6. The platform of claim 1, wherein the translation layer is further to generate an intermediate address complying with the host system architecture based upon a physical address complying with the guest system architecture by emulating a segment selector with a region for a native virtual memory management unit of the virtual machine monitor to translate the intermediate address into a physical address complying with the host system architecture.
7. The platform of claim 1, wherein the translation layer is further to translate one of an I/O instruction and a memory mapped I/O instruction complying with the guest system architecture into a memory mapped I/O instruction complying with the host system architecture.
8. A computer platform, comprising:
a host computer to support execution of a host operating system according to a host system architecture of a first register size;
a virtual machine to support execution of a guest operating system according to a guest system architecture having registers of a second size different from said first size, said virtual machine including a translation layer to translate instructions from the guest to operating system into instructions that run on the host operating system, said translation layer to extract guest operating system device port numbers from guest operating system instructions, translate the guest operating system device port number into a host machine operating system memory address;
a service virtual machine created by the virtual machine monitor partitioning an underlying hardware machine to support execution of a plurality of overlying guest operating systems, the plurality of guest operating systems comprising a guest operating system complying with a non-native guest system architecture different from a host system architecture with which the hardware machine complies, wherein, the service virtual machine comprises a translation layer to translate instructions from the guest operating system complying with the non-native guest system architecture into instructions complying with the host system architecture; and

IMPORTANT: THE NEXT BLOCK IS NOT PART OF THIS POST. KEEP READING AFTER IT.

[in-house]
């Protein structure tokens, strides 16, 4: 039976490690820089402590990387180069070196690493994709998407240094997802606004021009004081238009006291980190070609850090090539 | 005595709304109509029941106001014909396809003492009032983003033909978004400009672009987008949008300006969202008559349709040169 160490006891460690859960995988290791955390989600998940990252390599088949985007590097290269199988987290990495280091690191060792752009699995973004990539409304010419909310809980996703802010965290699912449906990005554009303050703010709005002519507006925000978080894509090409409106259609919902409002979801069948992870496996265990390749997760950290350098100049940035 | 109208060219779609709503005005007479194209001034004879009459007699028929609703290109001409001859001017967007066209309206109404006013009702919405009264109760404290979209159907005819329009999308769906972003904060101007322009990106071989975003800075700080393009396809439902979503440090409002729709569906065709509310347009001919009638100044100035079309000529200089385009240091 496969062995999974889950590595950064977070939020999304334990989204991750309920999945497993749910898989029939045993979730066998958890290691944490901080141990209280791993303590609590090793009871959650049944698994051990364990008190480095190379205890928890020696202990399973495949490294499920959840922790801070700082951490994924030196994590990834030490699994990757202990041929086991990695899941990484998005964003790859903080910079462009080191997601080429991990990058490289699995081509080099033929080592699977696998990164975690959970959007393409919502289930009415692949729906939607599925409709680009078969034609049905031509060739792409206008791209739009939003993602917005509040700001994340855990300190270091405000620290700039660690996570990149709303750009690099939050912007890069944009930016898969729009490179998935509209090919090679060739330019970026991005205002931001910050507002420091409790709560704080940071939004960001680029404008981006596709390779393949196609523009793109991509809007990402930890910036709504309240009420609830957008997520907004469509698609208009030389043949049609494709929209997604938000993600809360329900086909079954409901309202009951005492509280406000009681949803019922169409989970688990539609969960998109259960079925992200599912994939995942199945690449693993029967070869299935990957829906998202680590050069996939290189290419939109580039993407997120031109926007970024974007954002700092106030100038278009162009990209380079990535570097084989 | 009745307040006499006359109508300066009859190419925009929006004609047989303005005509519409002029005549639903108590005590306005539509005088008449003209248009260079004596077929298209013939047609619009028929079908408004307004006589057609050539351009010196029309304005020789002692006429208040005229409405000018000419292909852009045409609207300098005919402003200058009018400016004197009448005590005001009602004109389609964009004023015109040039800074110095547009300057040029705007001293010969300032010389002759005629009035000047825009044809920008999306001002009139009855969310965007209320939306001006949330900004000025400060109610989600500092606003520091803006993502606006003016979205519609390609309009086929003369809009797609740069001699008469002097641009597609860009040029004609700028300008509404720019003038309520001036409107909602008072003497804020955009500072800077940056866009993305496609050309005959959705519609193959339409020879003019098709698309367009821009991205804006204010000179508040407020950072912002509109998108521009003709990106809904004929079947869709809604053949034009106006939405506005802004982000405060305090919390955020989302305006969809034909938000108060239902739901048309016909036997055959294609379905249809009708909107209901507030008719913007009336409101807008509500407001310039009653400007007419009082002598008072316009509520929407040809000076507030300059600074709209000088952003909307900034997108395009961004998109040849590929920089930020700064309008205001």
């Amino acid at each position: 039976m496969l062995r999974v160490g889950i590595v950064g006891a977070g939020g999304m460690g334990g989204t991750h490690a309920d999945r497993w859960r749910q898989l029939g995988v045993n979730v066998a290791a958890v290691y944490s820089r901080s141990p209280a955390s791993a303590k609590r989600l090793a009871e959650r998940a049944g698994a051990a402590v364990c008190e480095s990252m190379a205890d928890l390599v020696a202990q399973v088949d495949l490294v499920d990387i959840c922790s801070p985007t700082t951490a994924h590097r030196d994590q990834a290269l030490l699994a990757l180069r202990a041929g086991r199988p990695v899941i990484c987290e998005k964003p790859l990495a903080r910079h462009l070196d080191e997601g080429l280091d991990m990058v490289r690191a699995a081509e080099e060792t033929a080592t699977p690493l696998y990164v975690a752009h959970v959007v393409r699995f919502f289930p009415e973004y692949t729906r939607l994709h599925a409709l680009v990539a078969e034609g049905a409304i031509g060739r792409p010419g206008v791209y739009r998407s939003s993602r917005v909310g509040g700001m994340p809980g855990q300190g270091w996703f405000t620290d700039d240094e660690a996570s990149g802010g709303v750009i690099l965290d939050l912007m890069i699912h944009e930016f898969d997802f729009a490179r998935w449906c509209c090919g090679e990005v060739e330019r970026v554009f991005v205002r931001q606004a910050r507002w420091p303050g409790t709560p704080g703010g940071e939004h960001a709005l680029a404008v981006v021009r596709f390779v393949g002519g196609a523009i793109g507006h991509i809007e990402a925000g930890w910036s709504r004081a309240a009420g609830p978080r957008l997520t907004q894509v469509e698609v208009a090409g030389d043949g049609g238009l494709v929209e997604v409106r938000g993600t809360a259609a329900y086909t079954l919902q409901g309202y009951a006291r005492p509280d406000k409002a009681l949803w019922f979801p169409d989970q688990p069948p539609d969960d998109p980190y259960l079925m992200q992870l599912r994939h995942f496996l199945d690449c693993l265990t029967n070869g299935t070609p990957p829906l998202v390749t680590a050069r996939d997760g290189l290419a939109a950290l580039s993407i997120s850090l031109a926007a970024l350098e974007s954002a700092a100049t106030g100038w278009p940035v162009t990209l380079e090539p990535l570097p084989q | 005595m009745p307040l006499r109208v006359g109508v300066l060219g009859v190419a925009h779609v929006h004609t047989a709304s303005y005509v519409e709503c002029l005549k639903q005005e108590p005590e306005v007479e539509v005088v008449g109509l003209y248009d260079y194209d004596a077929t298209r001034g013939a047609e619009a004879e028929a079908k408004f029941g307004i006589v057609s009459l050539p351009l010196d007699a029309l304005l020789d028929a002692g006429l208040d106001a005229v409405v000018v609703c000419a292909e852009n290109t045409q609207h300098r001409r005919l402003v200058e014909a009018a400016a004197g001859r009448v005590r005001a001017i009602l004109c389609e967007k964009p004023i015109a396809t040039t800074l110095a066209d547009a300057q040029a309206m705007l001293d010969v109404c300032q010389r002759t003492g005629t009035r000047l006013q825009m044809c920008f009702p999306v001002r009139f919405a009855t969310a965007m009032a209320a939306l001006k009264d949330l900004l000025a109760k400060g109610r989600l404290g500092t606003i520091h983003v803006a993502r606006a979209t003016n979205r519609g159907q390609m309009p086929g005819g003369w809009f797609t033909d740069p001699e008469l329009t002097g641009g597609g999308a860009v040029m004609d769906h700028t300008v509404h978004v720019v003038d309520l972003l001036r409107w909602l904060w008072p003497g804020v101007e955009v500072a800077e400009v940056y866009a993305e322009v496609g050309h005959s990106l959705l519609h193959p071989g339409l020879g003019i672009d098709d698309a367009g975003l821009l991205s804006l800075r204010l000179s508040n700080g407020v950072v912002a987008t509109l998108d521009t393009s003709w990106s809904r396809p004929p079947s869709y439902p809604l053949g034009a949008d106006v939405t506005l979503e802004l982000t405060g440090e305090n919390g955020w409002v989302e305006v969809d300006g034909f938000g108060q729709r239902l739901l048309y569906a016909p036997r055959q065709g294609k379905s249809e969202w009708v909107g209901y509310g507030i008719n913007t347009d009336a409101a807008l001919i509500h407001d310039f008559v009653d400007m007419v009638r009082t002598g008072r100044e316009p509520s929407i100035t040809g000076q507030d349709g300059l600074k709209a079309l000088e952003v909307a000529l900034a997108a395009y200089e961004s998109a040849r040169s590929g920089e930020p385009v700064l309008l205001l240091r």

wherein the translation layer is further to map one of an I/O instruction and a memory mapped I/O instruction complying with the guest system architecture into a memory mapped I/O instruction complying with the host system architecture, with reference to one of a port-to-address table and an address-to-address table, wherein the port-to-address table comprises mapping information of a device port of the guest I/O instruction with a host memory address of the host memory mapped I/O instruction, and the address-to-address table comprises mapping information of a guest memory address of the guest memory mapped I/O instruction with the host memory address of the host memory mapped I/O instruction.
Description

This application claims priority to PCT China application number PCT/CN2006/000564 filed on Mar. 30, 2006.

BACKGROUND

A virtual machine (VM) architecture logically partitions a physical machine, such that the underlying hardware of the machine is time-shared and appears as one or more independently operation virtual machines. A computer platform in a virtual machine environment may comprise a virtual machine monitor (VMM) that may create a plurality of virtual machines and runs on the computer platform to facilitate for other software the abstraction of one or more virtual machines.

A homogeneous virtualization platform may comprise a plurality of virtual machines in which all of the virtual machines comply with host system architecture that the underlying hardware machine supports. Term ‘system architecture’ may comprise a set of registers, data structures, and instructions designed to support basic system-level operations such as memory management, interrupt and exception handling, task management and control of multiple processors, possibly other tasks.